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Isotopes of argon



The main isotopes of Argon (Ar) found on Earth are 40Ar, 36Ar, and 38Ar. Naturally occurring 40K with a half-life of 1.250×109 years, decays to stable 40Ar (11.2%) by electron capture and by positron emission, and also transforms to stable 40Ca (88.8%) via beta decay. These properties and ratios are used to determine the age of rocks through potassium-argon dating.[1]

Additional recommended knowledge

In the Earth's atmosphere, 39Ar is made by cosmic ray activity, primarily with 40Ar. In the subsurface environment, it is also produced through neutron capture by 39K or alpha emission by calcium. The content of 39Ar in natural argon is measured to be of (8.0±0.6)×10−16 g/g, or (1.01±0.08) Bq/kg of natAr [2]. 37Ar is created from the decay of 40Ca as a result of subsurface nuclear explosions. It has a half-life of 35 days.[1] The content of 42Ar in the Earth's athmosphere is lower than 6×10−21 parts per part of natAr [3].


Standard atomic mass: 39.948(1) u.

Table

nuclide
symbol
Z(p) N(n)  
isotopic mass (u)
 
half-life nuclear
spin
representative
isotopic
composition
(mole fraction)
range of natural
variation
(mole fraction)
excitation energy
30Ar 18 12 30.02156(32)# <20 ns 0+
31Ar 18 13 31.01212(22)# 14.4(6) ms 5/2(+#)
32Ar 18 14 31.9976380(19) 98(2) ms 0+
32mAr 5600(100)# keV  ? 5-#
33Ar 18 15 32.9899257(5) 173.0(20) ms 1/2+
34Ar 18 16 33.9802712(4) 844.5(34) ms 0+
35Ar 18 17 34.9752576(8) 1.775(4) s 3/2+
36Ar 18 18 35.967545106(29) STABLE 0+ 0.003365(30)
37Ar 18 19 36.96677632(22) 35.04(4) d 3/2+
38Ar 18 20 37.9627324(4) STABLE 0+ 0.000632(5)
39Ar 18 21 38.964313(5) 269(3) a 7/2-
40Ar 18 22 39.9623831225(29) STABLE 0+ 0.996003(30)
41Ar 18 23 40.9645006(4) 109.61(4) min 7/2-
42Ar 18 24 41.963046(6) 32.9(11) a 0+
43Ar 18 25 42.965636(6) 5.37(6) min (5/2-)
44Ar 18 26 43.9649240(17) 11.87(5) min 0+
45Ar 18 27 44.9680400(6) 21.48(15) s (1/2,3/2,5/2)-
46Ar 18 28 45.96809(4) 8.4(6) s 0+
47Ar 18 29 46.97219(11) 1.23(3) s 3/2-#
48Ar 18 30 47.97454(32)# 0.48(40) s 0+
49Ar 18 31 48.98052(54)# 170(50) ms 3/2-#
50Ar 18 32 49.98443(75)# 85(30) ms 0+
51Ar 18 33 50.99163(75)# 60# ms [>200 ns] 3/2-#
52Ar 18 34 51.99678(97)# 10# ms 0+
53Ar 18 35 53.00494(107)# 3# ms (5/2-)#

Notes

  • The isotopic composition refers to that in air.
  • Geologically exceptional samples are known in which the isotopic composition lies outside the reported range. The uncertainty in the atomic mass may exceed the stated value for such specimens.
  • Values marked # are not purely derived from experimental data, but at least partly from systematic trends. Spins with weak assignment arguments are enclosed in parentheses.
  • Uncertainties are given in concise form in parentheses after the corresponding last digits. Uncertainty values denote one standard deviation, except isotopic composition and standard atomic mass from IUPAC which use expanded uncertainties.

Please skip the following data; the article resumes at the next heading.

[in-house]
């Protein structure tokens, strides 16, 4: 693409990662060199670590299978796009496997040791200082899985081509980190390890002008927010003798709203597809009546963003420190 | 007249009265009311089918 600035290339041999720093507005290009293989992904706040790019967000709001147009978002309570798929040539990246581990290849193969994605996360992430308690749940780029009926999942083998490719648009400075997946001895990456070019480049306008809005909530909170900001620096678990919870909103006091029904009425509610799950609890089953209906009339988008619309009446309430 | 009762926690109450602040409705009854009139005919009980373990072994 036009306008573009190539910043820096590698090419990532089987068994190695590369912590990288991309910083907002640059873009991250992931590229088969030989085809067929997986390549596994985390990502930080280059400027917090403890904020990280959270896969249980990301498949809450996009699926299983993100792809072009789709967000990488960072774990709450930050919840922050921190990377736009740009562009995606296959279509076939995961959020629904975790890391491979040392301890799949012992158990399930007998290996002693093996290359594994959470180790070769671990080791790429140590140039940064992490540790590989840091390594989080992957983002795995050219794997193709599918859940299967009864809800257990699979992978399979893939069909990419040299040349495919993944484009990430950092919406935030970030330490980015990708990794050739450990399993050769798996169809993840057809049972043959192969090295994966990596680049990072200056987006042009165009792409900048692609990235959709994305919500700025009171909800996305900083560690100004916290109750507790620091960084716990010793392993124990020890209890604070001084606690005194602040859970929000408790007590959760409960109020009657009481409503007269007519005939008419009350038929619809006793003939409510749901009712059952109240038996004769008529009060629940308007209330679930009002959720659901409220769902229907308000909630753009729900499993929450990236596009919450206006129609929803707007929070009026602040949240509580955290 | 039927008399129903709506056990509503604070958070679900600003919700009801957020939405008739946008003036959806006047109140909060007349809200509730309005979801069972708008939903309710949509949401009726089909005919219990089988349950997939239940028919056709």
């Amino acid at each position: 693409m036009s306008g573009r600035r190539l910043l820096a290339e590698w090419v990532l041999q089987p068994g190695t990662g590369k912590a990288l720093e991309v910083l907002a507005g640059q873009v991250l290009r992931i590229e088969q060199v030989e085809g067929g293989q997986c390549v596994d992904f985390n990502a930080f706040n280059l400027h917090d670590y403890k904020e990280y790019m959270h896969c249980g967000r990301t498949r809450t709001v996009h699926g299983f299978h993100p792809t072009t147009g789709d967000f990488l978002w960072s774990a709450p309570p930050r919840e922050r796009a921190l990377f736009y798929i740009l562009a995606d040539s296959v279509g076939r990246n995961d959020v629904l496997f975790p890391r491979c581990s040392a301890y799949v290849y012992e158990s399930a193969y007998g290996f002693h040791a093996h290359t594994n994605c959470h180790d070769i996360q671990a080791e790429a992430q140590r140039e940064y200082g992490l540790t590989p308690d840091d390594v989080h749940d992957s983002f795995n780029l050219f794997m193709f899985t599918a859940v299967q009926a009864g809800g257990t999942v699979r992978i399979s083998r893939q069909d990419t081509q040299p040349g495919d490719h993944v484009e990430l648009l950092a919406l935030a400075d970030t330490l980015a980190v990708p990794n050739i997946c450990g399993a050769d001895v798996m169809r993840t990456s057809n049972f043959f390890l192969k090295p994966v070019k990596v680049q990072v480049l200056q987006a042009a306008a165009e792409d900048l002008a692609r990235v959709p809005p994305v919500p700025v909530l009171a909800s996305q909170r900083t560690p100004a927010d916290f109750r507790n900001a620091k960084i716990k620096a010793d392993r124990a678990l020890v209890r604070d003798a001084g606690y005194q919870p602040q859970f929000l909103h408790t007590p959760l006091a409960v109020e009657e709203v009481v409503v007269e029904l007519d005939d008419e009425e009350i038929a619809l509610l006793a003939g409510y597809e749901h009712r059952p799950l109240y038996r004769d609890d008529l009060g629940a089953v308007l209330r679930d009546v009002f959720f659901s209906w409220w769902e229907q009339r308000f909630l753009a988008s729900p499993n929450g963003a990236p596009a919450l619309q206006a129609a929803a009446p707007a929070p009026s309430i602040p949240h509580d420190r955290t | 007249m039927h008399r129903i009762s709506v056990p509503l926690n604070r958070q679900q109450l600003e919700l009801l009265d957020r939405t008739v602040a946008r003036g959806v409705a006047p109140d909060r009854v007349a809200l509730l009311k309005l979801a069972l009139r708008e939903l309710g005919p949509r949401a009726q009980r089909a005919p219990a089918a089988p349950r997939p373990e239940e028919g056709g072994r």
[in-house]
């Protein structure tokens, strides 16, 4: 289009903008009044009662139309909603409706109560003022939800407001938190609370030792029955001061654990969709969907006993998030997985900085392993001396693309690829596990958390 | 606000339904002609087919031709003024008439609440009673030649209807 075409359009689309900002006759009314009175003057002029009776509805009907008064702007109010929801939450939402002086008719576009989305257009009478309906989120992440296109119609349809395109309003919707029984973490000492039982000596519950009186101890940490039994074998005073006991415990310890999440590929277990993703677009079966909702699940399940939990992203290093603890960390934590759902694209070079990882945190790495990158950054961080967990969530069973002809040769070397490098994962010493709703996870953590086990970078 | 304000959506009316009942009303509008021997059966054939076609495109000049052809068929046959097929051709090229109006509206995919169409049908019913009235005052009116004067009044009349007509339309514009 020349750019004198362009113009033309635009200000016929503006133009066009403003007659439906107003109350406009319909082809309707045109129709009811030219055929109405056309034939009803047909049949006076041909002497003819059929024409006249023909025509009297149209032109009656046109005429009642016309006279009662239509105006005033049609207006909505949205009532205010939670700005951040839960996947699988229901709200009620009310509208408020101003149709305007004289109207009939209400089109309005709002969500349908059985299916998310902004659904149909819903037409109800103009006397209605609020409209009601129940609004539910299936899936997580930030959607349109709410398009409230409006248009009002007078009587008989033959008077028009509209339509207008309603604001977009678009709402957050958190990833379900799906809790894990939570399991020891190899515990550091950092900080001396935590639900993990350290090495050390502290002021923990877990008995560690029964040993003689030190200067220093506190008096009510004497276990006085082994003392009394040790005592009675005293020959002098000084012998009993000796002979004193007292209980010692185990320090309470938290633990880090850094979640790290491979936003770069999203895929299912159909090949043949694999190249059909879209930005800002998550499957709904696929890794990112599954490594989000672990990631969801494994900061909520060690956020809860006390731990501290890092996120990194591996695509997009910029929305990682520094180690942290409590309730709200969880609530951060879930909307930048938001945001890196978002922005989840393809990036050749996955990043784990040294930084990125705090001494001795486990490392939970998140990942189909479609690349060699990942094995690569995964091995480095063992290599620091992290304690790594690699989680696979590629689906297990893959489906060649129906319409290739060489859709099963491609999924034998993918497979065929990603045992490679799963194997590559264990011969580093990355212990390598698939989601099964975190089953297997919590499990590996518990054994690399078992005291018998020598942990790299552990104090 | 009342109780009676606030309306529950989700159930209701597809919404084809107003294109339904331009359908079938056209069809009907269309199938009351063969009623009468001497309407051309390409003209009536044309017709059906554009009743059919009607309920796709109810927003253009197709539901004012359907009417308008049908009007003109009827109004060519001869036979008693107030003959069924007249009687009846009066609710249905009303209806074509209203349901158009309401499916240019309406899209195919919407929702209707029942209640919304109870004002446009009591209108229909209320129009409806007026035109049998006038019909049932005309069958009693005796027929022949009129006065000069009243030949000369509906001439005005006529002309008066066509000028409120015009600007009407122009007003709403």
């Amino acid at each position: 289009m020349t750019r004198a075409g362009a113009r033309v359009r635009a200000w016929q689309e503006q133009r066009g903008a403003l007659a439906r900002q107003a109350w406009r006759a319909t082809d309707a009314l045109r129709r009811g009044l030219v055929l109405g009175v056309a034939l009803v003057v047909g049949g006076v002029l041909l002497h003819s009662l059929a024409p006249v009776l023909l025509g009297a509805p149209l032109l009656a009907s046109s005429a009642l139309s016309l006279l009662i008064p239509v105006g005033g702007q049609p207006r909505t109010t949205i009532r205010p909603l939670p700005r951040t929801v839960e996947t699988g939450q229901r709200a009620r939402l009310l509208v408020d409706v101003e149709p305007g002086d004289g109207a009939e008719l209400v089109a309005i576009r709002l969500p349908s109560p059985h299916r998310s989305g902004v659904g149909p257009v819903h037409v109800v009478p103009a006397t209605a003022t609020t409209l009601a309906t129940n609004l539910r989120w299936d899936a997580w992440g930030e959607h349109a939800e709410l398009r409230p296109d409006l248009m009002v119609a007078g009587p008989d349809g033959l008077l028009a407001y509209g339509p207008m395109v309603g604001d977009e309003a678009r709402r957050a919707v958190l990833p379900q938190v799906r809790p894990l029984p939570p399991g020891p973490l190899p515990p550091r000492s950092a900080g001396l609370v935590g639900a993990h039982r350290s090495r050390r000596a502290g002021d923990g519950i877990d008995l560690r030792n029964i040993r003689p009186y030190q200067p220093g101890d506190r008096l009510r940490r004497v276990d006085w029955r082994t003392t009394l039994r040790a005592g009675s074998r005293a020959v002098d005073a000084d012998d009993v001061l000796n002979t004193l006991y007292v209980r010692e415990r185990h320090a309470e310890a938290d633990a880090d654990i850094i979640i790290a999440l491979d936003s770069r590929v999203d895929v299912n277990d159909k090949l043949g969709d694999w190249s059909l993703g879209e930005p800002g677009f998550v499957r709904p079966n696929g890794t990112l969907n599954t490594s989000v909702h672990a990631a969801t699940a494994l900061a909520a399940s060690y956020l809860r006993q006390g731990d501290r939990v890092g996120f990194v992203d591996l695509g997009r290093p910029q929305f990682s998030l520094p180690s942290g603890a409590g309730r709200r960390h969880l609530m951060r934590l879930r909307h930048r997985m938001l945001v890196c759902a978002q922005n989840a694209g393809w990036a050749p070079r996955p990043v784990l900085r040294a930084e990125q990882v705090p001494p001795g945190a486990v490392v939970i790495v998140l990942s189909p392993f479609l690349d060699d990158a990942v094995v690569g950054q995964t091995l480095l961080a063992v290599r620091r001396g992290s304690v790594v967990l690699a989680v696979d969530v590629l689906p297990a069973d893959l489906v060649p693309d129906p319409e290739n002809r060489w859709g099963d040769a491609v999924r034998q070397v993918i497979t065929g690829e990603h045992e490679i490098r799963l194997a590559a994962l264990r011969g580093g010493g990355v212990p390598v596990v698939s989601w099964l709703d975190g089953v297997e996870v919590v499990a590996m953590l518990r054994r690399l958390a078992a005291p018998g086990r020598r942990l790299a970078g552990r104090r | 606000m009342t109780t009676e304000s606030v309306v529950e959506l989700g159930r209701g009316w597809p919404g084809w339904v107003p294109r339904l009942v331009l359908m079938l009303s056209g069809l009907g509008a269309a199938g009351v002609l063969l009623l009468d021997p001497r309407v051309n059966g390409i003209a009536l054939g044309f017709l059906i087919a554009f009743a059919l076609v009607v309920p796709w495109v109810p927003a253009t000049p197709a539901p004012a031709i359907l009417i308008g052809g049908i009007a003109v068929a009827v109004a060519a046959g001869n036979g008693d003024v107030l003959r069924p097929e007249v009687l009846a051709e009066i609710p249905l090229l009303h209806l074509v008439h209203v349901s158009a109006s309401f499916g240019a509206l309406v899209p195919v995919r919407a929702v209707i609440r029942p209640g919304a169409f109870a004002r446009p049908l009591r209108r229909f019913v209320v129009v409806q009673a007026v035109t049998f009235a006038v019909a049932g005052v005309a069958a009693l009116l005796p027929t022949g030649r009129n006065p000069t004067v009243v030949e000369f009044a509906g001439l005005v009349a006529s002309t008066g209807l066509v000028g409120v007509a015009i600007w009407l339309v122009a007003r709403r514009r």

References

  1. ^ a b 40Ar/39Ar dating and errors. Retrieved on 2007-03-07.
  2. ^ P. Benetti et al., Measurement of the specific activity of 39Ar in natural argon. Nucl. Instr. Meth. A 574 (2007) 83 [1].
  3. ^ V. D. Ashitkov et al., New experimental limit on the 42Ar content in the Earth’s atmosphere. Nucl. Instr. Meth. A 416 (1998) 179 [2].
  • Isotope masses from Ame2003 Atomic Mass Evaluation by G. Audi, A.H. Wapstra, C. Thibault, J. Blachot and O. Bersillon in Nuclear Physics A729 (2003).
  • Isotopic compositions and standard atomic masses from Atomic weights of the elements. Review 2000 (IUPAC Technical Report). Pure Appl. Chem. Vol. 75, No. 6, pp. 683-800, (2003) and Atomic Weights Revised (2005).
  • Half-life, spin, and isomer data selected from these sources. Editing notes on this article's talk page.
    • Audi, Bersillon, Blachot, Wapstra. The Nubase2003 evaluation of nuclear and decay properties, Nuc. Phys. A 729, pp. 3-128 (2003).
    • National Nuclear Data Center, Brookhaven National Laboratory. Information extracted from the NuDat 2.1 database (retrieved Sept. 2005).
    • David R. Lide (ed.), Norman E. Holden in CRC Handbook of Chemistry and Physics, 85th Edition, online version. CRC Press. Boca Raton, Florida (2005). Section 11, Table of the Isotopes.


Isotopes of chlorine Isotopes of argon Isotopes of potassium
Index to isotope pages
 
This article is licensed under the GNU Free Documentation License. It uses material from the Wikipedia article "Isotopes_of_argon". A list of authors is available in Wikipedia.
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